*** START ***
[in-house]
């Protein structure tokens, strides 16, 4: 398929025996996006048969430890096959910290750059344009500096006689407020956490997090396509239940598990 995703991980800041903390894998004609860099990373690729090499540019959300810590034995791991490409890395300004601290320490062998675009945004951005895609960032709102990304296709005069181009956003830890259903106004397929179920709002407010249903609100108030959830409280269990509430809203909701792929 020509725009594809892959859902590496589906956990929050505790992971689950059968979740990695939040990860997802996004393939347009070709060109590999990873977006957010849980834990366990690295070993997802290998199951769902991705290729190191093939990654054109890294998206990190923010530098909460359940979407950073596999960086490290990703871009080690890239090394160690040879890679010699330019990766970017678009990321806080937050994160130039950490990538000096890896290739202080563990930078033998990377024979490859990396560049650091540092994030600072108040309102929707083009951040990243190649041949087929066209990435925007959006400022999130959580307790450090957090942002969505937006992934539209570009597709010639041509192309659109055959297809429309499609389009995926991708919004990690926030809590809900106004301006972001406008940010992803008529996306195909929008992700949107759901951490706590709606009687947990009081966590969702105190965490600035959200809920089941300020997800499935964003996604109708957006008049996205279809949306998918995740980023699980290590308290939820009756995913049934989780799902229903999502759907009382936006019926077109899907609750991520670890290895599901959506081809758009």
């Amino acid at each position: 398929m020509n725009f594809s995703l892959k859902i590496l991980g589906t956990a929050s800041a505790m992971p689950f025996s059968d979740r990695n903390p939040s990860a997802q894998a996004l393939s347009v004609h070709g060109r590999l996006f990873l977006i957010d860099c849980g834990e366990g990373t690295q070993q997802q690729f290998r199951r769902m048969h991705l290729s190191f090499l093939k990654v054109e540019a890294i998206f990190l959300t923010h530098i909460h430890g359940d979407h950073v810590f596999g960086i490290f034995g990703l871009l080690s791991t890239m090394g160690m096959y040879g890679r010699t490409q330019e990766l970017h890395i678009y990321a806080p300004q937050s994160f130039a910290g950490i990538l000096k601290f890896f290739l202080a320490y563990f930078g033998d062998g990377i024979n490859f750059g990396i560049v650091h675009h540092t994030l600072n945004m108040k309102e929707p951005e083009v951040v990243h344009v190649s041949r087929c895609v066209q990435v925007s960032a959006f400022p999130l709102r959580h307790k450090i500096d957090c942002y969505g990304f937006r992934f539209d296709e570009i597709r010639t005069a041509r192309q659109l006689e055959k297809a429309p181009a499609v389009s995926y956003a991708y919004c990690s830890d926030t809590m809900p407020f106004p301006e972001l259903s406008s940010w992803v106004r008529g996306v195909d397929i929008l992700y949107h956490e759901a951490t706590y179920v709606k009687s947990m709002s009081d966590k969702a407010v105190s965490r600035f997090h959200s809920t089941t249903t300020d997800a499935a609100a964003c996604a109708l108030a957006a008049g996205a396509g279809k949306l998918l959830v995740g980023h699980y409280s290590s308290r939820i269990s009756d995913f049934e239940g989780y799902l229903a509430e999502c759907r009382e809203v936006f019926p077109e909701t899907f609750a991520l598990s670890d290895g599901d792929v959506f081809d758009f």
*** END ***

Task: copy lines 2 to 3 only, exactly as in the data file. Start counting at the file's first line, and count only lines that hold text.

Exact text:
């Protein structure tokens, strides 16, 4: 398929025996996006048969430890096959910290750059344009500096006689407020956490997090396509239940598990 995703991980800041903390894998004609860099990373690729090499540019959300810590034995791991490409890395300004601290320490062998675009945004951005895609960032709102990304296709005069181009956003830890259903106004397929179920709002407010249903609100108030959830409280269990509430809203909701792929 020509725009594809892959859902590496589906956990929050505790992971689950059968979740990695939040990860997802996004393939347009070709060109590999990873977006957010849980834990366990690295070993997802290998199951769902991705290729190191093939990654054109890294998206990190923010530098909460359940979407950073596999960086490290990703871009080690890239090394160690040879890679010699330019990766970017678009990321806080937050994160130039950490990538000096890896290739202080563990930078033998990377024979490859990396560049650091540092994030600072108040309102929707083009951040990243190649041949087929066209990435925007959006400022999130959580307790450090957090942002969505937006992934539209570009597709010639041509192309659109055959297809429309499609389009995926991708919004990690926030809590809900106004301006972001406008940010992803008529996306195909929008992700949107759901951490706590709606009687947990009081966590969702105190965490600035959200809920089941300020997800499935964003996604109708957006008049996205279809949306998918995740980023699980290590308290939820009756995913049934989780799902229903999502759907009382936006019926077109899907609750991520670890290895599901959506081809758009």
């Amino acid at each position: 398929m020509n725009f594809s995703l892959k859902i590496l991980g589906t956990a929050s800041a505790m992971p689950f025996s059968d979740r990695n903390p939040s990860a997802q894998a996004l393939s347009v004609h070709g060109r590999l996006f990873l977006i957010d860099c849980g834990e366990g990373t690295q070993q997802q690729f290998r199951r769902m048969h991705l290729s190191f090499l093939k990654v054109e540019a890294i998206f990190l959300t923010h530098i909460h430890g359940d979407h950073v810590f596999g960086i490290f034995g990703l871009l080690s791991t890239m090394g160690m096959y040879g890679r010699t490409q330019e990766l970017h890395i678009y990321a806080p300004q937050s994160f130039a910290g950490i990538l000096k601290f890896f290739l202080a320490y563990f930078g033998d062998g990377i024979n490859f750059g990396i560049v650091h675009h540092t994030l600072n945004m108040k309102e929707p951005e083009v951040v990243h344009v190649s041949r087929c895609v066209q990435v925007s960032a959006f400022p999130l709102r959580h307790k450090i500096d957090c942002y969505g990304f937006r992934f539209d296709e570009i597709r010639t005069a041509r192309q659109l006689e055959k297809a429309p181009a499609v389009s995926y956003a991708y919004c990690s830890d926030t809590m809900p407020f106004p301006e972001l259903s406008s940010w992803v106004r008529g996306v195909d397929i929008l992700y949107h956490e759901a951490t706590y179920v709606k009687s947990m709002s009081d966590k969702a407010v105190s965490r600035f997090h959200s809920t089941t249903t300020d997800a499935a609100a964003c996604a109708l108030a957006a008049g996205a396509g279809k949306l998918l959830v995740g980023h699980y409280s290590s308290r939820i269990s009756d995913f049934e239940g989780y799902l229903a509430e999502c759907r009382e809203v936006f019926p077109e909701t899907f609750a991520l598990s670890d290895g599901d792929v959506f081809d758009f």